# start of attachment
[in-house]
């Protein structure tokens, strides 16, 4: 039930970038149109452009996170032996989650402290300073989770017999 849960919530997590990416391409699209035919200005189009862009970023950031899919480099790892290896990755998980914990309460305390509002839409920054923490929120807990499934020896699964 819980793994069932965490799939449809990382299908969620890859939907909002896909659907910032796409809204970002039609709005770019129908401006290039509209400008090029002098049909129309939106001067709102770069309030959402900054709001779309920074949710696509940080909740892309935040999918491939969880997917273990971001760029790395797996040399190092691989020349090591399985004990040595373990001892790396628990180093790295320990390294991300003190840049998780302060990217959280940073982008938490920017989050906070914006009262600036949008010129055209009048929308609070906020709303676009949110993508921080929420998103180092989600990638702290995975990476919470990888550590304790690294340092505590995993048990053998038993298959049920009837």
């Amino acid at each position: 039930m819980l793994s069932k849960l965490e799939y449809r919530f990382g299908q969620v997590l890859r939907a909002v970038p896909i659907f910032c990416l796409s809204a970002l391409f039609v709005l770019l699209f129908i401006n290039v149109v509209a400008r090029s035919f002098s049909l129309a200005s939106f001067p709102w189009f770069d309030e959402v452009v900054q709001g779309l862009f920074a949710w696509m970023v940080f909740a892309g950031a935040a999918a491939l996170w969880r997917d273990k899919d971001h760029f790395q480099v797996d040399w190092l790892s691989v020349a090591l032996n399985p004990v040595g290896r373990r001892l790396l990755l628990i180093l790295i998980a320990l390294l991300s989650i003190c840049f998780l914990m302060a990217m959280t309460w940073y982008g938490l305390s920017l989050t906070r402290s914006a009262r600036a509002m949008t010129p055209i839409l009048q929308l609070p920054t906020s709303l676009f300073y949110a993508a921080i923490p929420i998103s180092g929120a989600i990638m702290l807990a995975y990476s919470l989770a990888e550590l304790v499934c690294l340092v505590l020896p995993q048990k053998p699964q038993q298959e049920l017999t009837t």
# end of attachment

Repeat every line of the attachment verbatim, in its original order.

[in-house]
């Protein structure tokens, strides 16, 4: 039930970038149109452009996170032996989650402290300073989770017999 849960919530997590990416391409699209035919200005189009862009970023950031899919480099790892290896990755998980914990309460305390509002839409920054923490929120807990499934020896699964 819980793994069932965490799939449809990382299908969620890859939907909002896909659907910032796409809204970002039609709005770019129908401006290039509209400008090029002098049909129309939106001067709102770069309030959402900054709001779309920074949710696509940080909740892309935040999918491939969880997917273990971001760029790395797996040399190092691989020349090591399985004990040595373990001892790396628990180093790295320990390294991300003190840049998780302060990217959280940073982008938490920017989050906070914006009262600036949008010129055209009048929308609070906020709303676009949110993508921080929420998103180092989600990638702290995975990476919470990888550590304790690294340092505590995993048990053998038993298959049920009837």
């Amino acid at each position: 039930m819980l793994s069932k849960l965490e799939y449809r919530f990382g299908q969620v997590l890859r939907a909002v970038p896909i659907f910032c990416l796409s809204a970002l391409f039609v709005l770019l699209f129908i401006n290039v149109v509209a400008r090029s035919f002098s049909l129309a200005s939106f001067p709102w189009f770069d309030e959402v452009v900054q709001g779309l862009f920074a949710w696509m970023v940080f909740a892309g950031a935040a999918a491939l996170w969880r997917d273990k899919d971001h760029f790395q480099v797996d040399w190092l790892s691989v020349a090591l032996n399985p004990v040595g290896r373990r001892l790396l990755l628990i180093l790295i998980a320990l390294l991300s989650i003190c840049f998780l914990m302060a990217m959280t309460w940073y982008g938490l305390s920017l989050t906070r402290s914006a009262r600036a509002m949008t010129p055209i839409l009048q929308l609070p920054t906020s709303l676009f300073y949110a993508a921080i923490p929420i998103s180092g929120a989600i990638m702290l807990a995975y990476s919470l989770a990888e550590l304790v499934c690294l340092v505590l020896p995993q048990k053998p699964q038993q298959e049920l017999t009837t």